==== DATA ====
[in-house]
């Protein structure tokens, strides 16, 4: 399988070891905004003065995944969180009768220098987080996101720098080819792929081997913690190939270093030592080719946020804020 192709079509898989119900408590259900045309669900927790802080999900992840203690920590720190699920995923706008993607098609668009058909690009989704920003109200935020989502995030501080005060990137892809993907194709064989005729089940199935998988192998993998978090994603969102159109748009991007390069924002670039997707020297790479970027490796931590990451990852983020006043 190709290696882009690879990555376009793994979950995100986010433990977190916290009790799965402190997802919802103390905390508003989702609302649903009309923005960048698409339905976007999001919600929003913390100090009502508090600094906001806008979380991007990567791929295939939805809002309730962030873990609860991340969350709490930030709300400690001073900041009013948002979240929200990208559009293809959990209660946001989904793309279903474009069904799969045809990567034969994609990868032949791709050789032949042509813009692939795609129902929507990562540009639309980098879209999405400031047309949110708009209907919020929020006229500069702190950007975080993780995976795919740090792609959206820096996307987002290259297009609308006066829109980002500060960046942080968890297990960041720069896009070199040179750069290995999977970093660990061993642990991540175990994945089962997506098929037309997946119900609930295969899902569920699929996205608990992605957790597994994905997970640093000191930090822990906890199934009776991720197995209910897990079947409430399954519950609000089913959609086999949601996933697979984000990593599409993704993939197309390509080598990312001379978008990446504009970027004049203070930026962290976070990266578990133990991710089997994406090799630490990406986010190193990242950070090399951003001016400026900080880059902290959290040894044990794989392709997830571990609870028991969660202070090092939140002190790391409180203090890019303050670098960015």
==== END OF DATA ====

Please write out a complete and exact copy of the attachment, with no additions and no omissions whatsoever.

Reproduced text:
[in-house]
């Protein structure tokens, strides 16, 4: 399988070891905004003065995944969180009768220098987080996101720098080819792929081997913690190939270093030592080719946020804020 192709079509898989119900408590259900045309669900927790802080999900992840203690920590720190699920995923706008993607098609668009058909690009989704920003109200935020989502995030501080005060990137892809993907194709064989005729089940199935998988192998993998978090994603969102159109748009991007390069924002670039997707020297790479970027490796931590990451990852983020006043 190709290696882009690879990555376009793994979950995100986010433990977190916290009790799965402190997802919802103390905390508003989702609302649903009309923005960048698409339905976007999001919600929003913390100090009502508090600094906001806008979380991007990567791929295939939805809002309730962030873990609860991340969350709490930030709300400690001073900041009013948002979240929200990208559009293809959990209660946001989904793309279903474009069904799969045809990567034969994609990868032949791709050789032949042509813009692939795609129902929507990562540009639309980098879209999405400031047309949110708009209907919020929020006229500069702190950007975080993780995976795919740090792609959206820096996307987002290259297009609308006066829109980002500060960046942080968890297990960041720069896009070199040179750069290995999977970093660990061993642990991540175990994945089962997506098929037309997946119900609930295969899902569920699929996205608990992605957790597994994905997970640093000191930090822990906890199934009776991720197995209910897990079947409430399954519950609000089913959609086999949601996933697979984000990593599409993704993939197309390509080598990312001379978008990446504009970027004049203070930026962290976070990266578990133990991710089997994406090799630490990406986010190193990242950070090399951003001016400026900080880059902290959290040894044990794989392709997830571990609870028991969660202070090092939140002190790391409180203090890019303050670098960015």